Frequently asked questions about Hypnosis
What is hypnosis like?
Q. Will I be asleep?
A. No, when you’re in hypnosis you aren’t asleep. You may look like you’re asleep, and sometimes you may even think you are asleep, but you are merely deeply relaxed, and if you need to get up and leave you can.
Q. Is there such a thing as a hypnotised feeling?
A. No, just a feeling of being more calm, and relaxed.
• You will not black out
• You do hear and see things better (your thoughts are focused on listening)
• Your memory is fine
• You retain free will – you can get up at any time!
• You are in control
Q. Will you be able to hypnotise me?
A. If you want to be hypnotised it will work for you. You merely follow my simple suggestions, and think, ‘I like that suggestion, and it will work for me’.
Q. I have seen people on TV/on stage acting silly. Will that happen to me?
A. These people are chosen for their suggestibility, and because it is a staged event. The person who steps onto the stage is already buying into the idea that they are going to me amusing the audience in some way or another. They do not have any strong conflict in their mind and are happy to join in with the fun. They cannot be made to do anything they do not want to do, anything that is harmful to themselves or to others. They will not go against your own moral code, for example, telling secrets that you don’t want to tell or giving money or goods away. The hypnotist is the guide but you are in control.
Q. Will I stay in hypnosis?
A. Hypnosis ends when you want it to, and this is why you can never be left under hypnosis.
There is nothing weird or supernatural about hypnosis, and the suggestions are no different to those you would accept from a friend recommending a good restaurant.
There is nothing power seeking about the way I practice.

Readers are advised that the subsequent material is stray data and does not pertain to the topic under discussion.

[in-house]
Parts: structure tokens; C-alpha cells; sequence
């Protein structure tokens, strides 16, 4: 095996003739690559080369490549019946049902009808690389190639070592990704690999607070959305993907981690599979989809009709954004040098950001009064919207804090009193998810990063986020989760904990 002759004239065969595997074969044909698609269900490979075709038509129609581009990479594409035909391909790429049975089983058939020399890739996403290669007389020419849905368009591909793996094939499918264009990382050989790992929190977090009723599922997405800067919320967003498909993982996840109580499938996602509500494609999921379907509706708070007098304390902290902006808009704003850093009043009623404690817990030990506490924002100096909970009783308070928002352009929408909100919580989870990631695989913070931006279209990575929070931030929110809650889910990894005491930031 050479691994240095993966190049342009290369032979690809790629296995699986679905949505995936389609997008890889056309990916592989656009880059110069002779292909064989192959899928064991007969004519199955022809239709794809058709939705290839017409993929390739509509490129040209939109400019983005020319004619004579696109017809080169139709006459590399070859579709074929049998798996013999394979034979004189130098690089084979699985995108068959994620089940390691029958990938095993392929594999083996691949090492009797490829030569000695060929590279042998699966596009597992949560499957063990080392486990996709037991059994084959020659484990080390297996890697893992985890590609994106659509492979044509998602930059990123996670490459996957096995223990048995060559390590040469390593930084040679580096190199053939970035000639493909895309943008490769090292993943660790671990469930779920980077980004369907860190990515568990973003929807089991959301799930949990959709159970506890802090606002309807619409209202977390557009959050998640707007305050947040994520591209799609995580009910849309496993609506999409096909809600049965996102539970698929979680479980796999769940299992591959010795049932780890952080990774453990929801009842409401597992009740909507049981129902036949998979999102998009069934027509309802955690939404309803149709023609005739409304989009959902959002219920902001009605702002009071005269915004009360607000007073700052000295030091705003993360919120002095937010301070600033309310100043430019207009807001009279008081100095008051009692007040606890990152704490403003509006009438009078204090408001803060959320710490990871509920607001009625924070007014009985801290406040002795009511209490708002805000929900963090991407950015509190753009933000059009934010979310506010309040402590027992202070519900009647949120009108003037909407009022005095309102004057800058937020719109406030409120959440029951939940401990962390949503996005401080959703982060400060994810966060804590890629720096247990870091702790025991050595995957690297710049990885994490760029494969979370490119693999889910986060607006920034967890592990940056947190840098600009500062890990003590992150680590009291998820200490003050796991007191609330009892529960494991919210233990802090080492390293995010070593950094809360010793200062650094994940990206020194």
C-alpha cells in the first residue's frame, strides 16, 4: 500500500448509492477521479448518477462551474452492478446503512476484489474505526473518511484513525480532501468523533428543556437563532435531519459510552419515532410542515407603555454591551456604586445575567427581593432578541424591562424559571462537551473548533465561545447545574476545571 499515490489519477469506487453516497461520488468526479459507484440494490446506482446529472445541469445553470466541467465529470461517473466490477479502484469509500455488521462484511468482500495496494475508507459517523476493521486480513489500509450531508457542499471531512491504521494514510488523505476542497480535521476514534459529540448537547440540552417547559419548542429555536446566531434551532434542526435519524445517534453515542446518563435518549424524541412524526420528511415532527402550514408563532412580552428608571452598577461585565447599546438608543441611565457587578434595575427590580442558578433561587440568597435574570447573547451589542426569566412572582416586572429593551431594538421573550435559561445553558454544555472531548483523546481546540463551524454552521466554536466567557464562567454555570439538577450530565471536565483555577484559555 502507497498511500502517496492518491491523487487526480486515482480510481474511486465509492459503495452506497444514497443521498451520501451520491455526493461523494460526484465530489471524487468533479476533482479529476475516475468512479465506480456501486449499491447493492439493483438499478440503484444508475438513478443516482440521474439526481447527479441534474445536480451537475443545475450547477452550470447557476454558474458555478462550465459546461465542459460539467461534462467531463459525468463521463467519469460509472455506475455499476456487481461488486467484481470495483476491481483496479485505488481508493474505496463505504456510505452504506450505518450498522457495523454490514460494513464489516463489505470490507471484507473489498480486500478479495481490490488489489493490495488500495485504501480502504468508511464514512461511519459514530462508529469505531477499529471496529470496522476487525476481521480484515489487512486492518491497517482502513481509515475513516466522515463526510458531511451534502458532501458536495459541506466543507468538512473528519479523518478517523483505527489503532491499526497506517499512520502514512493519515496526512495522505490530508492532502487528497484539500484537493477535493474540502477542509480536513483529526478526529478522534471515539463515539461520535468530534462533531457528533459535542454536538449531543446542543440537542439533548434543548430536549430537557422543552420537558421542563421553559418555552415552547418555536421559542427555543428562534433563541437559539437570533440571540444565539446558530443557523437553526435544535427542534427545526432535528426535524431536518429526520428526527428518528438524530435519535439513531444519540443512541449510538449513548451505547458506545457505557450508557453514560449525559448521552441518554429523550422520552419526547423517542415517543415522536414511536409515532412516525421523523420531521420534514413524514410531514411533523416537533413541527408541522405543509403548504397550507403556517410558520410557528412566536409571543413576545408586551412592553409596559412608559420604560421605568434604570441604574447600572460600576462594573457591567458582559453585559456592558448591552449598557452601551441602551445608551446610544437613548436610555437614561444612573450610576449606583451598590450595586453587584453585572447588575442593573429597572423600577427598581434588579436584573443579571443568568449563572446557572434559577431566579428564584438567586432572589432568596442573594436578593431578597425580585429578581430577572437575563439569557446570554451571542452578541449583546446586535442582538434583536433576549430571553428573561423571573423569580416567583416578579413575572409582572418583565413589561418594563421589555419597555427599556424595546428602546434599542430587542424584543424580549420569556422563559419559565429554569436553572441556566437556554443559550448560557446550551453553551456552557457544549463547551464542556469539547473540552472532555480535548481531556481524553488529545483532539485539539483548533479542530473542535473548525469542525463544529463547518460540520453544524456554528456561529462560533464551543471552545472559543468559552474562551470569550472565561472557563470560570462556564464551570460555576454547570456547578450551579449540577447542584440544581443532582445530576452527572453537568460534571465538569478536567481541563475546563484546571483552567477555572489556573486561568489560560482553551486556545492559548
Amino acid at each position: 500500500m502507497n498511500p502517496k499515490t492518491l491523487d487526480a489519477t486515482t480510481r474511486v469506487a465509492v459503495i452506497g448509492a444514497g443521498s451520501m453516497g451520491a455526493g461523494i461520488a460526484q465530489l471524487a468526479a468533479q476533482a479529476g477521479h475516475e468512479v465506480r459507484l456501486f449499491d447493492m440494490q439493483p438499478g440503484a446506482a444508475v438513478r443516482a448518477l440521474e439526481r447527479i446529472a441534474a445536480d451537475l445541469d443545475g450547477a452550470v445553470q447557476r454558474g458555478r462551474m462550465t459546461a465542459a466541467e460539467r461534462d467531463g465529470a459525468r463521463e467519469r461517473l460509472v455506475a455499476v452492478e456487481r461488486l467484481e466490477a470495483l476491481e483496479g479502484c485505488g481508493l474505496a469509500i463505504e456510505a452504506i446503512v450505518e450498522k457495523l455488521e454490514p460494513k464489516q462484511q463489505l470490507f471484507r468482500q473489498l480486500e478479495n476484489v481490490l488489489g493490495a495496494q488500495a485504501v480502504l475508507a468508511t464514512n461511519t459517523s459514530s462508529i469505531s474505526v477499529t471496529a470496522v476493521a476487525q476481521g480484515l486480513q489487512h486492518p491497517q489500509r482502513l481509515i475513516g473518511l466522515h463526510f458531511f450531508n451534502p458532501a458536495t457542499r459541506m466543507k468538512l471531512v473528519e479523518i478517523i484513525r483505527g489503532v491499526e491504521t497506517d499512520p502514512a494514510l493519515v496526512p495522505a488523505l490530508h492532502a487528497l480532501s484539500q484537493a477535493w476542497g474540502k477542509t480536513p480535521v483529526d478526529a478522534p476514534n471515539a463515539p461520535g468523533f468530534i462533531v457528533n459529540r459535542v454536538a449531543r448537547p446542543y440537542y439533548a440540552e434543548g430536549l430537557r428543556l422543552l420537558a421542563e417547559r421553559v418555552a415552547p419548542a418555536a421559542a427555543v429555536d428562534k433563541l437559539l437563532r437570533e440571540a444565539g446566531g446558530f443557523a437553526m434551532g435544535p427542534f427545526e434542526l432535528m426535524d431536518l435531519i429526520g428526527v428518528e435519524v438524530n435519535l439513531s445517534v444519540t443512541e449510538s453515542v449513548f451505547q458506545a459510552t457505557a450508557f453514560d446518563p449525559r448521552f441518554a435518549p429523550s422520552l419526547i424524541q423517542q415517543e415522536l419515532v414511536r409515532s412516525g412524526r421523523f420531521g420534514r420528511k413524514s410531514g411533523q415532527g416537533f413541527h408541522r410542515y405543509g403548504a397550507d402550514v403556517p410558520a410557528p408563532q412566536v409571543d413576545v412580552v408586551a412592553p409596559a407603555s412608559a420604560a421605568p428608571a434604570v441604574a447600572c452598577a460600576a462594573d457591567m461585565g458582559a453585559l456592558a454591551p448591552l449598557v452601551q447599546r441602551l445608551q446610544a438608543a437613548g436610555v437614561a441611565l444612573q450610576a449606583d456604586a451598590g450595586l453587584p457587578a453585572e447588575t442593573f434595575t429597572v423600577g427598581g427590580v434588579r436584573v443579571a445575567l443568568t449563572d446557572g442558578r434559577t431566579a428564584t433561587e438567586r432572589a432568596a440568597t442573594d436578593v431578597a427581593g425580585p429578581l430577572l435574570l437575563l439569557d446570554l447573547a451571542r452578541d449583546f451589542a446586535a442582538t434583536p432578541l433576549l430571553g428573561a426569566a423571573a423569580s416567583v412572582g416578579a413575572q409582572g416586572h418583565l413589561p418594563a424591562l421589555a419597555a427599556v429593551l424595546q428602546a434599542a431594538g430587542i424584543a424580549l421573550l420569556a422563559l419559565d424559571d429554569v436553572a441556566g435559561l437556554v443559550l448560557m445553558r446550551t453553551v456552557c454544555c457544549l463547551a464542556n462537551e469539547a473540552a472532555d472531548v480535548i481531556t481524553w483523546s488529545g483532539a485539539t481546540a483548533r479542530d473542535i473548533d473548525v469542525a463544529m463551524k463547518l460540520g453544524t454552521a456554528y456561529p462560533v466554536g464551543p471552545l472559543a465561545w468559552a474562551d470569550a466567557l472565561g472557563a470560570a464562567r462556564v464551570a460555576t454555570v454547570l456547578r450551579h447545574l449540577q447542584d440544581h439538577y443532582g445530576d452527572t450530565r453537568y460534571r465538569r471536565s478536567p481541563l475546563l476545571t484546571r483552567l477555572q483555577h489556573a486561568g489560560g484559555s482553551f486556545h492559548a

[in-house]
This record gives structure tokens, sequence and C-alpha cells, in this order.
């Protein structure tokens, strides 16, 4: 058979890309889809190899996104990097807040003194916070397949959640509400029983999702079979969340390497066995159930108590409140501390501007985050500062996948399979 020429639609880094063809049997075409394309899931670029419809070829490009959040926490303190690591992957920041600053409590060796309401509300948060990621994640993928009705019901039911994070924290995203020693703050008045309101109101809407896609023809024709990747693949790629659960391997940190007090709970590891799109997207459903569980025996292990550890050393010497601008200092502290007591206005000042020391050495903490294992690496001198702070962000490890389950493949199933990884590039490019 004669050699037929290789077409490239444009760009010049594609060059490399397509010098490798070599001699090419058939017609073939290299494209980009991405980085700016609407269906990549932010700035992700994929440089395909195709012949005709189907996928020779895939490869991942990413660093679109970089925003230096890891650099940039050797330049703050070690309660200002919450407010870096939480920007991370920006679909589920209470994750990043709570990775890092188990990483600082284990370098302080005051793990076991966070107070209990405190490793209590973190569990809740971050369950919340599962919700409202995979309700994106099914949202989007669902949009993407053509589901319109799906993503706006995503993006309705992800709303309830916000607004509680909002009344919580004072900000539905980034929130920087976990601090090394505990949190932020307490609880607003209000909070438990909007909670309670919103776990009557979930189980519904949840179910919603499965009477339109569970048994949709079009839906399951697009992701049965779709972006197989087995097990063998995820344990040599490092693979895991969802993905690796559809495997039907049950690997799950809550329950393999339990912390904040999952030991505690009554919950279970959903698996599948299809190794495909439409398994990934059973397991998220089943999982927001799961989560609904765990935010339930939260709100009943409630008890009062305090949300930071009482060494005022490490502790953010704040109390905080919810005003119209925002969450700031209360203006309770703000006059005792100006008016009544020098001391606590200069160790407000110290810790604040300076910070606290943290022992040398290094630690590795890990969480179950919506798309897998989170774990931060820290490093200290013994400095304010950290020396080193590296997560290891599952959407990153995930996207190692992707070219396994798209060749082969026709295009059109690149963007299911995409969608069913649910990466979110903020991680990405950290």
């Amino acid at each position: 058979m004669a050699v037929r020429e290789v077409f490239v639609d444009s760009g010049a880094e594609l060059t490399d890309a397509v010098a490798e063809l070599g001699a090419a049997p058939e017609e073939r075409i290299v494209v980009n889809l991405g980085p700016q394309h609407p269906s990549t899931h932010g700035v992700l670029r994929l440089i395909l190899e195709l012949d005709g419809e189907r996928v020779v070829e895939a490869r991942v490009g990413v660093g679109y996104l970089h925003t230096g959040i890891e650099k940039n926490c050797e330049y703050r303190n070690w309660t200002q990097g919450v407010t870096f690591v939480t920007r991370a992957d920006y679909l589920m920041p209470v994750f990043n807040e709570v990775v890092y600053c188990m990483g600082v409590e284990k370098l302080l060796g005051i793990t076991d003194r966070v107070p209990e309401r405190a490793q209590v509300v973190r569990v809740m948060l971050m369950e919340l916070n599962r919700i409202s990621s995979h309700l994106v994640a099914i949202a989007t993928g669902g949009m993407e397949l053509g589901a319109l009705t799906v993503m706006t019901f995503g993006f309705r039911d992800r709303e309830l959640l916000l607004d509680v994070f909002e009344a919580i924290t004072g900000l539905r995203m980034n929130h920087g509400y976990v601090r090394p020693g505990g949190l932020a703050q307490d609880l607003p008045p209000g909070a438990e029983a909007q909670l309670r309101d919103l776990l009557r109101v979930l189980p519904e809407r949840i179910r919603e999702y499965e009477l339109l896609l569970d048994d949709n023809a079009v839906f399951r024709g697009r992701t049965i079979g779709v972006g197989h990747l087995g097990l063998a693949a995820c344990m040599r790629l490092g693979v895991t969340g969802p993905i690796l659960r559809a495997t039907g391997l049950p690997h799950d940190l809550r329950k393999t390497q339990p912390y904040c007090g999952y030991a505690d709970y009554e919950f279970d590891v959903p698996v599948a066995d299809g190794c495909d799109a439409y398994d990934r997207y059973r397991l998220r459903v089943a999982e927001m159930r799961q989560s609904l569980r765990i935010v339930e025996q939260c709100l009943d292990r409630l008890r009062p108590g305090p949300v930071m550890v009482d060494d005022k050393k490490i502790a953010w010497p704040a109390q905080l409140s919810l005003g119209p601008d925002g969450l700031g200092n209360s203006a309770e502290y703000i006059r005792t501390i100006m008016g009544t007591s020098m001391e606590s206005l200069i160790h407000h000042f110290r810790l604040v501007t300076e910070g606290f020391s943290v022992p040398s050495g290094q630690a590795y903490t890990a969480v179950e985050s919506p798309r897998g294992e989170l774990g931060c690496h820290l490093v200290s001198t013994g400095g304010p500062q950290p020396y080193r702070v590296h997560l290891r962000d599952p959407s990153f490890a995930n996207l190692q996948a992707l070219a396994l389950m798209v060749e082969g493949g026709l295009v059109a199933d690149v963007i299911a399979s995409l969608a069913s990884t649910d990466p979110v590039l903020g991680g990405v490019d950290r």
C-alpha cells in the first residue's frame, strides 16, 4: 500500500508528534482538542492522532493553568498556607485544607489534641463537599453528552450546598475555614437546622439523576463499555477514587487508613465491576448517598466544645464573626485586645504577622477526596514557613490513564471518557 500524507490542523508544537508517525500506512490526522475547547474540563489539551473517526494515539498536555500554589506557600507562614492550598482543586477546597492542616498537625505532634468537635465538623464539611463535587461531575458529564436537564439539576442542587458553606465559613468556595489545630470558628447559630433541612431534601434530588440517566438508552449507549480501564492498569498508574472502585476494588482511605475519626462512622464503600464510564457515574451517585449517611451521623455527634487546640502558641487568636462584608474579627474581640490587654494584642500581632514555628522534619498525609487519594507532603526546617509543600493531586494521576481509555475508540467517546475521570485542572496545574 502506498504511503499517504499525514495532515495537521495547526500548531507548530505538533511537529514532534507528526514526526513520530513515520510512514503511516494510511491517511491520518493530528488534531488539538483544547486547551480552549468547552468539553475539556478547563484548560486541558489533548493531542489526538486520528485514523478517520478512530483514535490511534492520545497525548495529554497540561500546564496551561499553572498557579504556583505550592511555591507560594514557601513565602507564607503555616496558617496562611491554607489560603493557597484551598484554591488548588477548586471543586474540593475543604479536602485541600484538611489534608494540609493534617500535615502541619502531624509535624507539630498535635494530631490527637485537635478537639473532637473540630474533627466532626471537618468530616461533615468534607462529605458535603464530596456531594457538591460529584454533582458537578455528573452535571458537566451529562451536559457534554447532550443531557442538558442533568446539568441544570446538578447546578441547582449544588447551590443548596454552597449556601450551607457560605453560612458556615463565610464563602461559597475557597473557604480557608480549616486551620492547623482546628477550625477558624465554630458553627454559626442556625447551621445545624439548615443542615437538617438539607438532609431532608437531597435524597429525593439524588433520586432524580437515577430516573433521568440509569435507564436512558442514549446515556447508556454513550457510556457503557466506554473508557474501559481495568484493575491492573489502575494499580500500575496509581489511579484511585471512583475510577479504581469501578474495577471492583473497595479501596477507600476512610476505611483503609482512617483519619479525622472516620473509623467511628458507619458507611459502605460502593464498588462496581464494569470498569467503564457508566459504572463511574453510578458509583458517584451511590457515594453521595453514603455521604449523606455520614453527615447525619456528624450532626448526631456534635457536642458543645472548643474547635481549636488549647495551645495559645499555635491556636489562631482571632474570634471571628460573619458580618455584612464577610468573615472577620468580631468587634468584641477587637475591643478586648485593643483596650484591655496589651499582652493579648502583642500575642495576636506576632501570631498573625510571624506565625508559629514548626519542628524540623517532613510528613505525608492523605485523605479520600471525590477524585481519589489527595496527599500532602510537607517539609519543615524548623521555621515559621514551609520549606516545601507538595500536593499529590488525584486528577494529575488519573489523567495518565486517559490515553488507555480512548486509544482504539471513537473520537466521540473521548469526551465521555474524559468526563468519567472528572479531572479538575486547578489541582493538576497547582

- No looking into eyes, rapid induction ‘sleep’ and clicking fingers etc.
- No inappropriate or silly suggestions.
What is hypnosis?
From a scientific perspective there is no agreement as to what it is, or whether it works. However, the British Society of Clinical and Experimental Hypnosis states:
“The term hypnosis´ is used to denote an interaction between two people (or one person and a group) in which one of them, the hypnotist, by means of verbal communication, encourages the other, the subject or subjects, to focus their attention away from their immediate realities and concerns and on inner experiences such as thoughts feelings and imagery. The hypnotist further attempts to create alterations in the subjects´ sensations, perceptions an, feelings, thoughts and behaviour by directing them to imagine various events or situations that, were they to occur in reality, would evoke the intended changes” (Heap & Aravind 2002) http://www.bscah.com/hypnosis-information [Accessed: 26/02/14] The carefully chosen suggestions that your therapist will give are to help you change unwanted behaviours.
How does hypnosis work?
Hypnosis is thought to be a state of altered consciousness whereby the analytical left-hand side of the brain is less alert, and the non-analytical right-hand side is more alert. The conscious mind is subdued, and the subconscious mind more open. Because the subconscious mind is more instinct driven than the conscious mind it is where all the hard-wired beliefs exist.
For instance, a client who wants to overcome their fear of flying may reason that it is safer than driving a car, but will still fail as long as their subconscious mind retains the belief that flying is fearful. That is why appropriate suggestions are made so the subconscious belief can be challenged. When there is no conflict between the conscious and the subconscious the belief changes.
For further information check out the Hypnotherapy Directory.